Mauna Kea
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Panoramic photo by Peter Hamel Taken 08:16, 09/09/2009 - Views loading...


Mauna Kea

The World > Pacific Ocean Islands > Polynesia > Hawaii

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Nearby images in Hawaii


A: Mauna Kea Observatories 4,205 m Hawaii

by Michael Maniezzo, 290 meters away

A view of the sun setting from the 13 international observatiores in Mauna Kea, Hawaii at an elevatio...

Mauna Kea Observatories  4,205 m Hawaii

B: Canada-France-Hawaii Telescope

by Dave Tonnes, 530 meters away

Snow on the ground outside the Canada France Hawaii Telescope atop Mauna Kea (13,796 feet above MSL) ...

Canada-France-Hawaii Telescope

C: Nasa Infrared Telescope - Big Island

by Dave Tonnes, 720 meters away

Panoramic view of the interior of NASA's 3-meter infrared telescope atop Mauna Kea on the Big Island.

Nasa Infrared Telescope - Big Island

D: Mauna Kea Visitor Information Station

by Dave Tonnes, 7.0 km away

Mauna Kea Visitor Information Station

E: Parker Ranch Rodeo Arena

by Dave Tonnes, 29.9 km away

The Parker Ranch is a large, working ranch on the island of Hawaii.  Numerous events are held there y...

Parker Ranch Rodeo Arena

F: Honokaa Waipio Road

by Sean Wallitsch, 30.8 km away

On the side of Honokaa-Waipio road. This road connects Honokaa on one end and Waipio valley on the ot...

Honokaa Waipio Road

G: Kilauea Volcano floor, The Big Island, Hawaii

by Michael Maniezzo, 32.3 km away

Kilauea Volcano floor, The Big Island, Hawaii

H: Akaka Falls

by Sean Wallitsch, 33.1 km away

Akaka falls plunges over 440 feet into the stream eroded gorge below, ending in a small pool before h...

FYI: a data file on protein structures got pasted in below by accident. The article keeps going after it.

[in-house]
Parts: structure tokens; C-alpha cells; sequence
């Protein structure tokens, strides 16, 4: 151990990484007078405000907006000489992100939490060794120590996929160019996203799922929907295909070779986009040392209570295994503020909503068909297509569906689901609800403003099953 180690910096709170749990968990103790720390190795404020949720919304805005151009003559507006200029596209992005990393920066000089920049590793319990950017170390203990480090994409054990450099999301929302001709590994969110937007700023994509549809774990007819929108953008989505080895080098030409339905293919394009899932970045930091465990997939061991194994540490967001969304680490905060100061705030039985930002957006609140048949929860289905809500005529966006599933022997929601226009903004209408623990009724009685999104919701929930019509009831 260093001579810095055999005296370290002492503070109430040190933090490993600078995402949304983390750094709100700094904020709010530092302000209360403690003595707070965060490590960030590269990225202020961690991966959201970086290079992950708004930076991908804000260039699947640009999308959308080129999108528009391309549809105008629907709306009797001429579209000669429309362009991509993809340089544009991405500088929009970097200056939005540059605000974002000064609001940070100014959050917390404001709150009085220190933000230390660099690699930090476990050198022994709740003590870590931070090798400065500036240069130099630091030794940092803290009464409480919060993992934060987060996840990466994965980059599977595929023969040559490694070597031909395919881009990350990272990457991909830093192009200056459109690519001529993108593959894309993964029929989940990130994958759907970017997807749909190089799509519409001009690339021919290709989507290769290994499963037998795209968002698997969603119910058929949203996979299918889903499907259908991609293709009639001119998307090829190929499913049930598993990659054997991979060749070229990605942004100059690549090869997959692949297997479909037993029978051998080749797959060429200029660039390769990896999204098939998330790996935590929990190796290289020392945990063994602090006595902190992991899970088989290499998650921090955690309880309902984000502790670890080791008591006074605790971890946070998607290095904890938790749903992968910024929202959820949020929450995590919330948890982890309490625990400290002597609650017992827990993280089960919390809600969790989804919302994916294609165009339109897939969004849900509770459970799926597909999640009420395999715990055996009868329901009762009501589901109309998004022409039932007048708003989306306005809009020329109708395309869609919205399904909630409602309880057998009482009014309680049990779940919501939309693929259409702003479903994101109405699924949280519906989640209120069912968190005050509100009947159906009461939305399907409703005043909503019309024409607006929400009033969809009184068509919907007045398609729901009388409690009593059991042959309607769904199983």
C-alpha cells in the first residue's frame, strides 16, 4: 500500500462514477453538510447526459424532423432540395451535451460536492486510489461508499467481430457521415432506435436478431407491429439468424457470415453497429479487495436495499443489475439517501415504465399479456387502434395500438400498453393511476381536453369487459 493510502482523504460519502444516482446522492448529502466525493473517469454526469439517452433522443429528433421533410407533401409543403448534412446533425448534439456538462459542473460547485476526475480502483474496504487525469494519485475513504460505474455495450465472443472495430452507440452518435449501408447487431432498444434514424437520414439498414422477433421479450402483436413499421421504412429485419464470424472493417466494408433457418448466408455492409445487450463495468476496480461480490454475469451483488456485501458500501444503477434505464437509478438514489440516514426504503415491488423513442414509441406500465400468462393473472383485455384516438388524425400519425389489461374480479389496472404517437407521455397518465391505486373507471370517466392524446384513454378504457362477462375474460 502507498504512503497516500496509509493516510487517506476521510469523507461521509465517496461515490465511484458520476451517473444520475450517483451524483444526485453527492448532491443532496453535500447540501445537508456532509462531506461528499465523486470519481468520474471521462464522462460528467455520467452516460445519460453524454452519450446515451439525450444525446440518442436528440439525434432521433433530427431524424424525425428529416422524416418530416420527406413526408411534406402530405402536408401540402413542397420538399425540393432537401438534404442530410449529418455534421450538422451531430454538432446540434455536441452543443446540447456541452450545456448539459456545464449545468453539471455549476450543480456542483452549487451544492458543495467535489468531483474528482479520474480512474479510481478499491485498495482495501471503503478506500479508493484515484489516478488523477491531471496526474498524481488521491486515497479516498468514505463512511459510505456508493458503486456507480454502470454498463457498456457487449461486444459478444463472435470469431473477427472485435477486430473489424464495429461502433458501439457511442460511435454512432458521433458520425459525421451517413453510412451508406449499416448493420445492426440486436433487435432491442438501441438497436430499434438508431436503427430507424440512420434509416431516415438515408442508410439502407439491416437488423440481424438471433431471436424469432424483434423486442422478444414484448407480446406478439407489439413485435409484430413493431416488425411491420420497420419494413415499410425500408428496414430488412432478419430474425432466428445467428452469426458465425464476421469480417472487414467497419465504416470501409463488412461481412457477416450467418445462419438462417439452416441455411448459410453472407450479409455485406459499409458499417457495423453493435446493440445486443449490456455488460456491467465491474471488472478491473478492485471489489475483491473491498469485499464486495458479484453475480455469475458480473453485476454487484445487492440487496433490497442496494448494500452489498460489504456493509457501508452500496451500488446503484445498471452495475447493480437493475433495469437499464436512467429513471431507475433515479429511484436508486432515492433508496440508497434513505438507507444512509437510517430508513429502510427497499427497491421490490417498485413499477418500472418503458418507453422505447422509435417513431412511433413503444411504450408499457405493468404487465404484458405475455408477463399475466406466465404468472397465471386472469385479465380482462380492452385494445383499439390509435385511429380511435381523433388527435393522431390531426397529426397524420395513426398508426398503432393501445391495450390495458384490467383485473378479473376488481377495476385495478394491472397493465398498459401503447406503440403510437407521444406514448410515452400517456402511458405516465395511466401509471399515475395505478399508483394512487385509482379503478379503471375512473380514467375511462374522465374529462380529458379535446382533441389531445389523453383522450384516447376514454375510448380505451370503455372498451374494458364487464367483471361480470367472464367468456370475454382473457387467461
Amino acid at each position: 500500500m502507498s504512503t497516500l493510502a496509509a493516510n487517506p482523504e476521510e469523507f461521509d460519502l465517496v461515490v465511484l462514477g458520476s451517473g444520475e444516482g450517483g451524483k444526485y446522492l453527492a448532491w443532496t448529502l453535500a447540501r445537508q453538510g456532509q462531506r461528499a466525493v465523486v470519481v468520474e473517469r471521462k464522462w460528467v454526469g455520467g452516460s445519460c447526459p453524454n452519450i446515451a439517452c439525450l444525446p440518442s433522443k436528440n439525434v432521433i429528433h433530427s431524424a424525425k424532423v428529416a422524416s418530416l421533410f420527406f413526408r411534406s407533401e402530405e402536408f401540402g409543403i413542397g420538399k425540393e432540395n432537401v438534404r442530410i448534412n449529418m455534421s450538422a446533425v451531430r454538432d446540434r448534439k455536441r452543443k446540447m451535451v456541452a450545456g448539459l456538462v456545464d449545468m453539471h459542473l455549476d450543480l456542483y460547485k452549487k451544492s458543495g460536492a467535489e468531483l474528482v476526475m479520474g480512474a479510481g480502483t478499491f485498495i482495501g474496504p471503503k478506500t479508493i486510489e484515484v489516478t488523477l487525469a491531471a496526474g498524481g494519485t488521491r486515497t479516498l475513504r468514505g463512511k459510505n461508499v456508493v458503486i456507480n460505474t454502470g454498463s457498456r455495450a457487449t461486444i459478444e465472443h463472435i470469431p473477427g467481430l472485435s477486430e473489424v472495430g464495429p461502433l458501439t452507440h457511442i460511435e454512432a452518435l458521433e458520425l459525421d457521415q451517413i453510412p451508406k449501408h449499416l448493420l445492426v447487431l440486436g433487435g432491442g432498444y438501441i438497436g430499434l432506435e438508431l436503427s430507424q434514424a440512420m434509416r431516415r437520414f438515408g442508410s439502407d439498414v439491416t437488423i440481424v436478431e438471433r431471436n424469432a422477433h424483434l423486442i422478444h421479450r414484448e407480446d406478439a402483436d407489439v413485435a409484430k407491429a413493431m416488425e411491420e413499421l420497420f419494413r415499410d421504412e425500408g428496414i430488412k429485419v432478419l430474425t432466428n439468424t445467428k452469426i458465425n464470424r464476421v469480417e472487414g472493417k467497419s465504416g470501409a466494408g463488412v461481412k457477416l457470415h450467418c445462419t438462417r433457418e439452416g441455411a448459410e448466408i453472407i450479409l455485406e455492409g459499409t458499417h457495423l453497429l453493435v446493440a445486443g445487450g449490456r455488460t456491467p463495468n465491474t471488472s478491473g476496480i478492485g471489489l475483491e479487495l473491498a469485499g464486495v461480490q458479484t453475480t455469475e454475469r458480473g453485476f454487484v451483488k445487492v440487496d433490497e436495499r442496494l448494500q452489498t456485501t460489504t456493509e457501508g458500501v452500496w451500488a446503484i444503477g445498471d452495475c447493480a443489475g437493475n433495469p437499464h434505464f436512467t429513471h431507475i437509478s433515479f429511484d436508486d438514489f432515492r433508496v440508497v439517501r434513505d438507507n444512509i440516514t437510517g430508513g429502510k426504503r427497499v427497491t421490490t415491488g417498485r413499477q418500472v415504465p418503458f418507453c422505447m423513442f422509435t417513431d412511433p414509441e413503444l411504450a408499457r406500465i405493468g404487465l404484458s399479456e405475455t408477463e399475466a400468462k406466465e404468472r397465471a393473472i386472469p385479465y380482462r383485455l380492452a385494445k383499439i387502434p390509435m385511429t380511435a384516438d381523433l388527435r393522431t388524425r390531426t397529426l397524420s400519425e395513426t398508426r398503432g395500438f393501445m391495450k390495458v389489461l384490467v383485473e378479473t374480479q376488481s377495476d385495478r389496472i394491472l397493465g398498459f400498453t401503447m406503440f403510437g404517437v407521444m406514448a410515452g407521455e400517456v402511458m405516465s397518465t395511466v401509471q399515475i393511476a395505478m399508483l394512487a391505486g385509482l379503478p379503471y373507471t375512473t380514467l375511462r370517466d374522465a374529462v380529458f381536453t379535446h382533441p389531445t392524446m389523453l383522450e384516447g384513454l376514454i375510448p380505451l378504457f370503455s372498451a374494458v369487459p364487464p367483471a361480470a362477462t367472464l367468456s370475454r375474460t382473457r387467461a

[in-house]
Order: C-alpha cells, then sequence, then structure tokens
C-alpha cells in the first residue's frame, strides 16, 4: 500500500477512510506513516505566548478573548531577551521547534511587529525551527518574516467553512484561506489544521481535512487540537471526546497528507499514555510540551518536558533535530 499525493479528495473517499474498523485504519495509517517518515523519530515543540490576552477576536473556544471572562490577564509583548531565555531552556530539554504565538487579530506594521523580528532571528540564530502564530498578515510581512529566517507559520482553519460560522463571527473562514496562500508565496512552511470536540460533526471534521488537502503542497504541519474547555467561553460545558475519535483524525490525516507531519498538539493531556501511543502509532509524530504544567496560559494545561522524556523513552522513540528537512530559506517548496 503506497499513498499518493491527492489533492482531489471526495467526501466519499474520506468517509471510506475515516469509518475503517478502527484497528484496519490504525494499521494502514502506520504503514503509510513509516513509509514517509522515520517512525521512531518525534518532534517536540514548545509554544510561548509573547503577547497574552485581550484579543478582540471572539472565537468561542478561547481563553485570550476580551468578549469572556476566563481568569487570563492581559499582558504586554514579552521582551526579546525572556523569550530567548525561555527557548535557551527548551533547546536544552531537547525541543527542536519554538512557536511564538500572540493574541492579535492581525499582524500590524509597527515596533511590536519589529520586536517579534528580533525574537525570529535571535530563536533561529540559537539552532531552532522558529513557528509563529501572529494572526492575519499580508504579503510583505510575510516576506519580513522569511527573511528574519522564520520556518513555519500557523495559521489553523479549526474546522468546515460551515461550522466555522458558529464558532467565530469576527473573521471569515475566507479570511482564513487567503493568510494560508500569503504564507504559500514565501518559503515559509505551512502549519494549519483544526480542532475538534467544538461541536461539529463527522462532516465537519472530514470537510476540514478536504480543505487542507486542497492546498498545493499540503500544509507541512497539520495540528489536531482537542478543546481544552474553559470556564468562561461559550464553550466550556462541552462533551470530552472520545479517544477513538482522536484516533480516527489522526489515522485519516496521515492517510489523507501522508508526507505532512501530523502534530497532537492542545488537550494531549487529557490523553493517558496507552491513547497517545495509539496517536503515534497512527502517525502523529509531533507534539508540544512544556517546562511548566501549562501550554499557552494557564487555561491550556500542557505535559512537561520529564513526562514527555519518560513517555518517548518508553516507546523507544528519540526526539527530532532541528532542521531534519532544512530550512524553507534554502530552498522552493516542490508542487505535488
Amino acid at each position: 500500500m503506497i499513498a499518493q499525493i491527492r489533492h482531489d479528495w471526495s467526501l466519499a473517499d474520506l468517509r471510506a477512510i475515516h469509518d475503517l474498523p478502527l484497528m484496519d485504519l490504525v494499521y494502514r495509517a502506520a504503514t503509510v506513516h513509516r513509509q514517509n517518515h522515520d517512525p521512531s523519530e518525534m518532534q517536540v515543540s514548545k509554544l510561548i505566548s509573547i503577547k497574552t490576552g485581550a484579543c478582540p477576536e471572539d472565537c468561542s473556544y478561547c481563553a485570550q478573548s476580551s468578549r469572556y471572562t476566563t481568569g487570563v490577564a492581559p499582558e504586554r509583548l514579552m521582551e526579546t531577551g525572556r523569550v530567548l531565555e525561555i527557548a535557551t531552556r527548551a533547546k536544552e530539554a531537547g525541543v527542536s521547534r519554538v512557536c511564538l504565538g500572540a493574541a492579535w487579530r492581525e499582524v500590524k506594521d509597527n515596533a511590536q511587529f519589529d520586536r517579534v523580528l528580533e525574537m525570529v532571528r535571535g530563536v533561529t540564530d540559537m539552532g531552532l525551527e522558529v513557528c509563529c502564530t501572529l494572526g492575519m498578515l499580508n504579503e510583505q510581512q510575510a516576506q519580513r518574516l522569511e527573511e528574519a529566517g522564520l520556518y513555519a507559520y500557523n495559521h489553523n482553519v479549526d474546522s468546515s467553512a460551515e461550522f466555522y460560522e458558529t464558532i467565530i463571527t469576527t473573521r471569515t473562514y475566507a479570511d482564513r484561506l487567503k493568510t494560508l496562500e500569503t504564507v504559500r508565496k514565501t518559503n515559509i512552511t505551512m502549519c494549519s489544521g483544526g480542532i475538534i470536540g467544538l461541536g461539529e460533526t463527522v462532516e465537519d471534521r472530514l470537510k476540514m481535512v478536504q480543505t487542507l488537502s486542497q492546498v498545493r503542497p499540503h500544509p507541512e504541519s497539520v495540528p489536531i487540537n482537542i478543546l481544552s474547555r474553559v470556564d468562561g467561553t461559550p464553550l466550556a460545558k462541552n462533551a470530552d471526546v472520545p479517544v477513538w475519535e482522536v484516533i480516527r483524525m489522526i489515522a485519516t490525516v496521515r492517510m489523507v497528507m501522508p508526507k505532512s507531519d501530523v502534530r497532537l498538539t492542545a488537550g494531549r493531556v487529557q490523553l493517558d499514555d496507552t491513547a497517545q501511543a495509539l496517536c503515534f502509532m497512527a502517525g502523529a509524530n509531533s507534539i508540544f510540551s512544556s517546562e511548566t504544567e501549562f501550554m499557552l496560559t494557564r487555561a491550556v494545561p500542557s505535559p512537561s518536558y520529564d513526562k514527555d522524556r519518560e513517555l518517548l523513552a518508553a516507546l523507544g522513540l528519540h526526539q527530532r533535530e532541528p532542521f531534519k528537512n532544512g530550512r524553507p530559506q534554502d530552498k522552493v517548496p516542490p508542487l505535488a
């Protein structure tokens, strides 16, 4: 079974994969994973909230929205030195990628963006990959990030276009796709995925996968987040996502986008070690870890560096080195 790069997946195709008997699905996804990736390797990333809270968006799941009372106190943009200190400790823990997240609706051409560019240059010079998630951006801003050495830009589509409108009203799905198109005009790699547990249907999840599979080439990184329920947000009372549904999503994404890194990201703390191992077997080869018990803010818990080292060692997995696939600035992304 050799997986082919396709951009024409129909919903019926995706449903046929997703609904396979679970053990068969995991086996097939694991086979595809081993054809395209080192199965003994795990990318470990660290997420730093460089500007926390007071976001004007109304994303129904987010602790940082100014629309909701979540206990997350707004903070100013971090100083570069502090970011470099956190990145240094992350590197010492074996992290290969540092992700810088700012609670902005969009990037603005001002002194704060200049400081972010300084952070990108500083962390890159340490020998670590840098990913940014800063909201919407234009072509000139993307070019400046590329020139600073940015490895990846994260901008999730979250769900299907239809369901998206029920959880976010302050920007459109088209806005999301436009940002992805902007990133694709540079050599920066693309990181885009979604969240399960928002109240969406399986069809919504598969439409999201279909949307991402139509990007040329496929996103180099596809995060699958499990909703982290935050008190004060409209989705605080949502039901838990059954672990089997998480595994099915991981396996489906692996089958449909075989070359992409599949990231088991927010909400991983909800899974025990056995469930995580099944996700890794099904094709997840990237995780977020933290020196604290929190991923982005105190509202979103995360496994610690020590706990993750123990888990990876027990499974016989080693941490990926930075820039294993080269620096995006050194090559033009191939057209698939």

Akaka Falls

I: Akaka Falls Loop Trail

by Sean Wallitsch, 33.2 km away

Halfway point of the Akaka Falls loop trail, you're now on a ridgeline that opens to your side, prese...

Akaka Falls Loop Trail

J: Akaka Falls Stream

by Sean Wallitsch, 33.3 km away

This valley northeast of Akaka falls provides a respite on hot days. This is just off of the loop tra...

Akaka Falls Stream

This panorama was taken in Hawaii, Polynesia

This is an overview of Polynesia

Forever has always existed.

In the mythology of Oceanic peoples, it's been there along with Darkness and the Sea.

The Earth came from the efforts of Old Spider, who soared over the endless sea and found a giant clam. She opened it and crawled inside, finding a snail there to share the space with her. She set the snail in the west and made it into the Moon to shed some light into the darkness. Together they raised up the top of the clam shell to make the sky, pushing it until it was wide open.

Then they pushed the bottom half of the clam shell in the other direction to make the ground. The earth was called Papa and the sky Ranga. These are the two first beings who created all the flowers, plants, trees and animals on the islands, and fish in the sea.

They celebrated all their open space by making as many beautiful creatures as they could imagine, but they still remained separated by the work of the original Old Spider. Each night, Ranga weeps for his beloved Papa earth, and this is where the morning dew comes from.

Polynesia means "many islands" and when you see these pictures, you will want to visit all of them. To make it simple, the islands sit in a triangle described by connecting Hawaii, New Zealand and Easter Island.

There are over a thousand of these islands of surfer's paradise in the central and south Pacific Ocean. It's stunning. Look at the color of the water here! And the sunset... these speak for themselves. Could you be happy in this little house? How about some reef diving inside a lagoon?

Put this one in full screen and don't come back. Love, 360.

Text by Steve Smith.

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